Acquisition in 2011
B. 1968 in Pakistan, a graduate from Goldsmiths College of London, Ceal Floyer currently lives and works in Berlin. She is represented by the following galleries: Lisson Gallery (London), Esther Schipper (Berlin) and 303 Gallery (New York).
If Ceal Floyer’s works take varied forms – sound pieces, drawings, found objects, sculptures – they are all characterized by a deliberate economy of means and an obvious sobriety. Rooted in simple and everyday situations and images, they seem to constantly open up to a place that is beyond the appearance and to suggest the existence of an elsewhere. Therefore, a chink of light under a door (Door, 1995) hints at the presence of a hidden dimension. The visitor discovers, by drawing closer to the installation that this effect is created by a slide projector placed at ground level behind the door. The apparatus is not carefully concealed and the keys of the illusion are revealed to the spectator. The artist revisits, with humour, the history of Minimal and Conceptual Art and retains a sense of the void, an attention for the essence of things as well as the importance of language and a pronounced taste for reflexivity. In Monochrome Till Receipt (White), 1999, an exhibition of a receipt from a local supermarket, listing articles that have the particularity of being only white in colour (tissues, cheese, a pen eraser, etc.), Ceal Floyer plays for example with the chemical particularities of the materials she uses. Printed on thermal paper, the inscriptions on the receipt are subject to a rapid effacement which adds to the unique flavour of the piece. Therefore a subtle gap is established between the work presented and the implied ideas.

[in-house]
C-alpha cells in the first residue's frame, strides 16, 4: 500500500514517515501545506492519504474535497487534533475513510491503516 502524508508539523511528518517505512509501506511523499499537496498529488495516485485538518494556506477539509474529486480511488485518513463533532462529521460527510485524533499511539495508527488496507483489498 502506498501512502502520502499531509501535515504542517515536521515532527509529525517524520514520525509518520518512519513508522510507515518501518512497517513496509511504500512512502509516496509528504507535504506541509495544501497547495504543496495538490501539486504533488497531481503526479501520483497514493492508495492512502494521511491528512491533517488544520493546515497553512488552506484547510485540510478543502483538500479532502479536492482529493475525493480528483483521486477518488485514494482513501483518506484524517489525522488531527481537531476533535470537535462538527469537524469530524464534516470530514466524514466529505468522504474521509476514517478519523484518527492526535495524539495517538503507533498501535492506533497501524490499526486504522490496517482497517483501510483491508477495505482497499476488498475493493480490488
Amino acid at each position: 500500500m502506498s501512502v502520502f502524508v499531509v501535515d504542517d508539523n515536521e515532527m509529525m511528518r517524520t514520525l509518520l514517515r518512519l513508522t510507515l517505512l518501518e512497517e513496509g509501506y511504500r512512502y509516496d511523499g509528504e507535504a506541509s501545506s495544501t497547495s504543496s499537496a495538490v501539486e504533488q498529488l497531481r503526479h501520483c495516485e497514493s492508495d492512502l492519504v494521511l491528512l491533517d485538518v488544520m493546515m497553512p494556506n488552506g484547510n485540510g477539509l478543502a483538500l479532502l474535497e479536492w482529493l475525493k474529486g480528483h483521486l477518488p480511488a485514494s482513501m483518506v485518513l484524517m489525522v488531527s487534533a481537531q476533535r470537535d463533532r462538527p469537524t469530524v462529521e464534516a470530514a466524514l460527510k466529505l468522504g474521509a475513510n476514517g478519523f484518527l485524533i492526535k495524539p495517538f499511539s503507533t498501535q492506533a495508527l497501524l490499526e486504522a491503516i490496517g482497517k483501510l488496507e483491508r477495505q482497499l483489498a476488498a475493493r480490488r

For 0-10, Ceal Floyer modifies the historical recording of the launch of the Apollo 11 space rocket. Contrary to the wonderful discovery of Fritz Lang in 1929, who invented the principle of the countdown to add to the suspense of the film Woman in the Moon, the artist decides to reverse the countdown from 0-10. This very small change, which is representative of her artistic approach in general, unsettles the listeners who are surprised by the slightly modified recording within the exhibition space. Playing on a shared aural knowledge of the event, Ceal Floyer introduces a certain element of strangeness; she deals out the cards of history in her own way, thereby creating a second narrative that challenges our perception of time. Transporting our memory back to the time of the first conquests of space, our imagination is invited to explore different directions.